Saint Sabas: The Iconography

In Judea, St. Sabbas the Abbot. He was born in the town of Mutala in Cappadocia and was renowned for his exemplary sanctity. He labored for the catholic faith against those who opposed the holy Synod of Chalcedon. He went to rest in peace in the monastery in the diocese of Jerusalem that was later named after him. – Roman Martyrology for December 5

St. Sabas founded a monastery near Jerusalem and was its abbot (Butler, 494-97). In portraits he wears a black hood and has a long, white, bifurcated beard. The length and color of the beard may allude to his name, which means "old man" in Aramaic.

His left hand holds a book in the first of the images at right and a scroll in the second. These may refer to his authorship of a monastic rule for church services called the Jerusalem Typikon.1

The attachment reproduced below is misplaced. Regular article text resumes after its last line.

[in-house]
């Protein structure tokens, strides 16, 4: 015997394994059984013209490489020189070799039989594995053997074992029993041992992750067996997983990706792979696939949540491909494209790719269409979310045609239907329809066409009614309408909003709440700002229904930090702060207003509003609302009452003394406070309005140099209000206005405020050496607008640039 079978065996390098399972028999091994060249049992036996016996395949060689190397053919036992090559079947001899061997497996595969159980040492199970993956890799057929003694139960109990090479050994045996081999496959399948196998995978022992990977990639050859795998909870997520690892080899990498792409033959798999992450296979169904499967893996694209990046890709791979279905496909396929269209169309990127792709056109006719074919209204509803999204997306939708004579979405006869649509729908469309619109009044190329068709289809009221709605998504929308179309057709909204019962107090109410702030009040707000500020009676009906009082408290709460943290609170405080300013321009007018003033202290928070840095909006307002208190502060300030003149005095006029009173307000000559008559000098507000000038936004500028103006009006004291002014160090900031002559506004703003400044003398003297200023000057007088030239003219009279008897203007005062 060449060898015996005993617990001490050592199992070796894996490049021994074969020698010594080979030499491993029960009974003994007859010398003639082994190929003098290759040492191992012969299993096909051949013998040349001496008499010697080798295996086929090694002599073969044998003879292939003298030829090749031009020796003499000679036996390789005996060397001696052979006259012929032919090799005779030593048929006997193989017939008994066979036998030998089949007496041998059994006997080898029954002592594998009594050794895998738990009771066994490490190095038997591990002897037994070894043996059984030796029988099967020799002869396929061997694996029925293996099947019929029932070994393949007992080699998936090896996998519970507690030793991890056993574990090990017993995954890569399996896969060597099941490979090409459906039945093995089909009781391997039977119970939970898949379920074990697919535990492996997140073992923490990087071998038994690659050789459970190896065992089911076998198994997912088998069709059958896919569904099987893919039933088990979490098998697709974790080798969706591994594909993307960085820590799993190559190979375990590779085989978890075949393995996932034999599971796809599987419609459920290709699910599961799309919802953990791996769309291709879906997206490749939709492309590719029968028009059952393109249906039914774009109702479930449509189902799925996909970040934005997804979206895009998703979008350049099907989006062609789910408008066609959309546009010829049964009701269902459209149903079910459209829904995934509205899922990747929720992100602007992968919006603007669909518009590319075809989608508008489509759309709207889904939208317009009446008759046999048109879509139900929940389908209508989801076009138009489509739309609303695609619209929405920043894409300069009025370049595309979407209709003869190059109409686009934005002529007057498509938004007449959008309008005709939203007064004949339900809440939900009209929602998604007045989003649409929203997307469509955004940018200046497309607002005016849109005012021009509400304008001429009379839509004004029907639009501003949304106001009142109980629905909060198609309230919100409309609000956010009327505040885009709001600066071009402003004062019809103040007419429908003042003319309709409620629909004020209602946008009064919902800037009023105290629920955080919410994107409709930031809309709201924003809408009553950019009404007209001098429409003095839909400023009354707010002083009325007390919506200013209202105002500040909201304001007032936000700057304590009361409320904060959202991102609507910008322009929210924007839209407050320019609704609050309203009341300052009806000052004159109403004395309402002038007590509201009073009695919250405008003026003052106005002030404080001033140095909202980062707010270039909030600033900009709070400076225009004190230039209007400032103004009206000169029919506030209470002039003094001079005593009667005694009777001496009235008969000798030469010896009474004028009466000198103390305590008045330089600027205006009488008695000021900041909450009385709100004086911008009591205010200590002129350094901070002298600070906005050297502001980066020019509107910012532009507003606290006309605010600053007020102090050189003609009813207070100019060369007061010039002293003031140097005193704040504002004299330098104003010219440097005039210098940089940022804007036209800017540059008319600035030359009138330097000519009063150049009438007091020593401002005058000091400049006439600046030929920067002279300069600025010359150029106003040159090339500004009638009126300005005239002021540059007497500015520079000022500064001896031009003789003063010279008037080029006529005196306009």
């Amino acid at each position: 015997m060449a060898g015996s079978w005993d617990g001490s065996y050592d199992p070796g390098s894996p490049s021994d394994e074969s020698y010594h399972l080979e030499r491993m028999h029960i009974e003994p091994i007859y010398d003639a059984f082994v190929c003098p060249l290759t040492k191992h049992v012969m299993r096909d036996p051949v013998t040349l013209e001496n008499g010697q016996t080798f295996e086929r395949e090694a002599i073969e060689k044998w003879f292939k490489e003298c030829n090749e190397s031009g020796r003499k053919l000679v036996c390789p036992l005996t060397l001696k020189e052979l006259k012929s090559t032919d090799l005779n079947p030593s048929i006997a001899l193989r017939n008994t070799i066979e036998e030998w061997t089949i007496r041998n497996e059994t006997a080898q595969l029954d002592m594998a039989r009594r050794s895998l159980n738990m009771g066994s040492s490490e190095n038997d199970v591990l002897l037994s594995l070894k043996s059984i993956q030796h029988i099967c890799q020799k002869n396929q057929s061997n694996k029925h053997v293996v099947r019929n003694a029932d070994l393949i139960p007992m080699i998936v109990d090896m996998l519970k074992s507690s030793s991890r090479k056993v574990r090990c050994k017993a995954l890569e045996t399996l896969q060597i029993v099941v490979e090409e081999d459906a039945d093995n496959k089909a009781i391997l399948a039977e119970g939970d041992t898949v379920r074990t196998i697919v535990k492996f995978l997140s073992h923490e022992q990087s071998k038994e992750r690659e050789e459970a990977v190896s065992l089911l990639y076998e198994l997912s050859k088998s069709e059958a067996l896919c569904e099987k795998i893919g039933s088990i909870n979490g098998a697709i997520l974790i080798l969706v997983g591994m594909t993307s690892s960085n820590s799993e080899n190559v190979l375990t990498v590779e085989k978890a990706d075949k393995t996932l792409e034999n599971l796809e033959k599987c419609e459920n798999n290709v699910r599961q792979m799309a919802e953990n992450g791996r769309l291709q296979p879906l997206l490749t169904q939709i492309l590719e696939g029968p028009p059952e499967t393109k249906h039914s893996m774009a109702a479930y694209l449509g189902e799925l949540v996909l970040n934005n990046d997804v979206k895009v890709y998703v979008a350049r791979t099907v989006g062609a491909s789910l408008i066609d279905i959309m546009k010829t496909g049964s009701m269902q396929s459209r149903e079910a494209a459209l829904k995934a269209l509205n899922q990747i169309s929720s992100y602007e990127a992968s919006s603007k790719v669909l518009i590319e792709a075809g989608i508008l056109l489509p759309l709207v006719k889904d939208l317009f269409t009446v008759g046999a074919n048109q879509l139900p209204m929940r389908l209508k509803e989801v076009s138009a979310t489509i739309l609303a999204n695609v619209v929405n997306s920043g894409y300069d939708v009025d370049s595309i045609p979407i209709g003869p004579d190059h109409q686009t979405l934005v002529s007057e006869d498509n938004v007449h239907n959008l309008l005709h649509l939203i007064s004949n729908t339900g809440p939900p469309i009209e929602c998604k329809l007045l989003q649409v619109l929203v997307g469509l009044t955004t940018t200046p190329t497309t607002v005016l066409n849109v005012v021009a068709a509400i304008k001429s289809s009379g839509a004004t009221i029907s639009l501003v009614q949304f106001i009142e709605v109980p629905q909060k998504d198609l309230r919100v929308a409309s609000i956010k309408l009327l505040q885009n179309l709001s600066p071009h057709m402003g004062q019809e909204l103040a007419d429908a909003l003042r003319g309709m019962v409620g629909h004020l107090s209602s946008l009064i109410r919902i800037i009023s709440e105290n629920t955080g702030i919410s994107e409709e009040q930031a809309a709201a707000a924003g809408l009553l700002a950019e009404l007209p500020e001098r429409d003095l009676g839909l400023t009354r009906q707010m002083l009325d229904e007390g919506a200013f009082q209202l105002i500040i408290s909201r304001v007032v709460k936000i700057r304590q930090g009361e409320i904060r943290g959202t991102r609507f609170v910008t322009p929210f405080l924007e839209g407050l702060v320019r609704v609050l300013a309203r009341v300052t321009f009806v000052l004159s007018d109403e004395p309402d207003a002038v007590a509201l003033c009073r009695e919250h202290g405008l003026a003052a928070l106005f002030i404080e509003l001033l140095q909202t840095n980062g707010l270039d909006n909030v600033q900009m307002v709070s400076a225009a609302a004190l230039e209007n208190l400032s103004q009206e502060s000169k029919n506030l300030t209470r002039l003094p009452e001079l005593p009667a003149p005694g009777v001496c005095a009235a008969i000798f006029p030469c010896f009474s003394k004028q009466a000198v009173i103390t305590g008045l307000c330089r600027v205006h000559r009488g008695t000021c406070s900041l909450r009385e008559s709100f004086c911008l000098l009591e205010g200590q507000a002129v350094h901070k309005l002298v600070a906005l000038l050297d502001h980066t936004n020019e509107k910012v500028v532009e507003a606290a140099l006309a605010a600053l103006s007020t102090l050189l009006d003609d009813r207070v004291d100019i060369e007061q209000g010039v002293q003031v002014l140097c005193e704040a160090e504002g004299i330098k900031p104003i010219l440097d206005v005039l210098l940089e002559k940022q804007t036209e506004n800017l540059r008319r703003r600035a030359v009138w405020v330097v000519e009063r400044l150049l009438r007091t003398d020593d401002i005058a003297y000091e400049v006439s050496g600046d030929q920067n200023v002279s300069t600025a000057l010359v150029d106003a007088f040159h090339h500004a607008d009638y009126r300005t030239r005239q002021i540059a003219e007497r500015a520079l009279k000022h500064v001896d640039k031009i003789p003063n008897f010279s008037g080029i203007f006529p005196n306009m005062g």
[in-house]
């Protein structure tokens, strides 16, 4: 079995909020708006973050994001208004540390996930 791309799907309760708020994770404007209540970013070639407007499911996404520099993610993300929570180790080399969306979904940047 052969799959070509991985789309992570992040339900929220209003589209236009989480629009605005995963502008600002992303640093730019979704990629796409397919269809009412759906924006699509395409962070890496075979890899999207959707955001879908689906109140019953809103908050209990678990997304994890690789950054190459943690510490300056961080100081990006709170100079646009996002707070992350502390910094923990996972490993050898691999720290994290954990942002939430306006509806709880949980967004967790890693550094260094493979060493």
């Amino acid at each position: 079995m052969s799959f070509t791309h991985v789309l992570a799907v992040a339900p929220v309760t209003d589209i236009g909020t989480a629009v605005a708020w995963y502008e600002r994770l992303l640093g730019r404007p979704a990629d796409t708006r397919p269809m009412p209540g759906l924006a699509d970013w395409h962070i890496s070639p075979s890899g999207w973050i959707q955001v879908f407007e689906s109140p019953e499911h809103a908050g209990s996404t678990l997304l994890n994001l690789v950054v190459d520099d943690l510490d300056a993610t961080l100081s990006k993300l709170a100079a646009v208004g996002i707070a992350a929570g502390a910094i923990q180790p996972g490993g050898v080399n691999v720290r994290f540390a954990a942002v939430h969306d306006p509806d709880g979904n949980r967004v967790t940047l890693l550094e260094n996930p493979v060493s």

Several episodes in this saint's legend concern access to water in his desert home. In one, needing water for the men who have come to seek his guidance, he sees a wild ass pawing and nosing at the ground. He has a pit dug at that spot, and a spring flows forth.2
The wild ass helps St. Sabas find water for his fellow monks.

Prepared in 2015 by Richard Stracke, Emeritus Professor of English, Augusta University. Revised 2021-11-19.


Detail from an altarpiece by Paolo Veneziano, 14th century (See description page)

Icon with SS. Stephen and Simeon (See description page)

Narrative image: Having prayed for water for his monastery, the saint sees a wild ass pawing the ground. Digging there, he finds a spring. (See Butler, IV, 495.)


  • Feast day: December 5
  • Died 532


  • His name is often rendered as "Saba" or "Sabbas" with a double b.
  • In the eastern churches sometimes referred to as "Sabbas the Sanctified"


1 See Saint Sabbas the Sanctified Orthodox Monastery. 2 Butler, IV, 495.